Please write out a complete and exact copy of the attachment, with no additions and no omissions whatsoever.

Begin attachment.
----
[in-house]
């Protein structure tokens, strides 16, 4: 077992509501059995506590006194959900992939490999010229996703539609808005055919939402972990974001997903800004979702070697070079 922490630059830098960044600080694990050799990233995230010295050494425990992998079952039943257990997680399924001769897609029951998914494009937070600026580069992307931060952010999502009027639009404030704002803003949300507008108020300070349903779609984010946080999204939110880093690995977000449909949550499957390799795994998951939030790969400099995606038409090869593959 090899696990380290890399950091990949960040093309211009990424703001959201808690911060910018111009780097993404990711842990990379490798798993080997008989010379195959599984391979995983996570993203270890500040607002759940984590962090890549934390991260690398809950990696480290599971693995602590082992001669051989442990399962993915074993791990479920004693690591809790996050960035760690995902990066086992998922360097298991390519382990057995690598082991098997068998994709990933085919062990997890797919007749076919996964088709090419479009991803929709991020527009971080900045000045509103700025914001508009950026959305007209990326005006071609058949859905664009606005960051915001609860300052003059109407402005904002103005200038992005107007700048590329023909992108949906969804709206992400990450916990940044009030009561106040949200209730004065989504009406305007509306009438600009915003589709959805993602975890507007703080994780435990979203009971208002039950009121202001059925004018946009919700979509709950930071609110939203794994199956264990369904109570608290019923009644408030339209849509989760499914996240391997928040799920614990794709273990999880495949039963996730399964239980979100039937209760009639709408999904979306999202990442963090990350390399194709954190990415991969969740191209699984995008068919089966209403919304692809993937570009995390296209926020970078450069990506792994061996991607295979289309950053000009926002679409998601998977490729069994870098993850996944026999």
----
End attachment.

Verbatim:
[in-house]
């Protein structure tokens, strides 16, 4: 077992509501059995506590006194959900992939490999010229996703539609808005055919939402972990974001997903800004979702070697070079 922490630059830098960044600080694990050799990233995230010295050494425990992998079952039943257990997680399924001769897609029951998914494009937070600026580069992307931060952010999502009027639009404030704002803003949300507008108020300070349903779609984010946080999204939110880093690995977000449909949550499957390799795994998951939030790969400099995606038409090869593959 090899696990380290890399950091990949960040093309211009990424703001959201808690911060910018111009780097993404990711842990990379490798798993080997008989010379195959599984391979995983996570993203270890500040607002759940984590962090890549934390991260690398809950990696480290599971693995602590082992001669051989442990399962993915074993791990479920004693690591809790996050960035760690995902990066086992998922360097298991390519382990057995690598082991098997068998994709990933085919062990997890797919007749076919996964088709090419479009991803929709991020527009971080900045000045509103700025914001508009950026959305007209990326005006071609058949859905664009606005960051915001609860300052003059109407402005904002103005200038992005107007700048590329023909992108949906969804709206992400990450916990940044009030009561106040949200209730004065989504009406305007509306009438600009915003589709959805993602975890507007703080994780435990979203009971208002039950009121202001059925004018946009919700979509709950930071609110939203794994199956264990369904109570608290019923009644408030339209849509989760499914996240391997928040799920614990794709273990999880495949039963996730399964239980979100039937209760009639709408999904979306999202990442963090990350390399194709954190990415991969969740191209699984995008068919089966209403919304692809993937570009995390296209926020970078450069990506792994061996991607295979289309950053000009926002679409998601998977490729069994870098993850996944026999």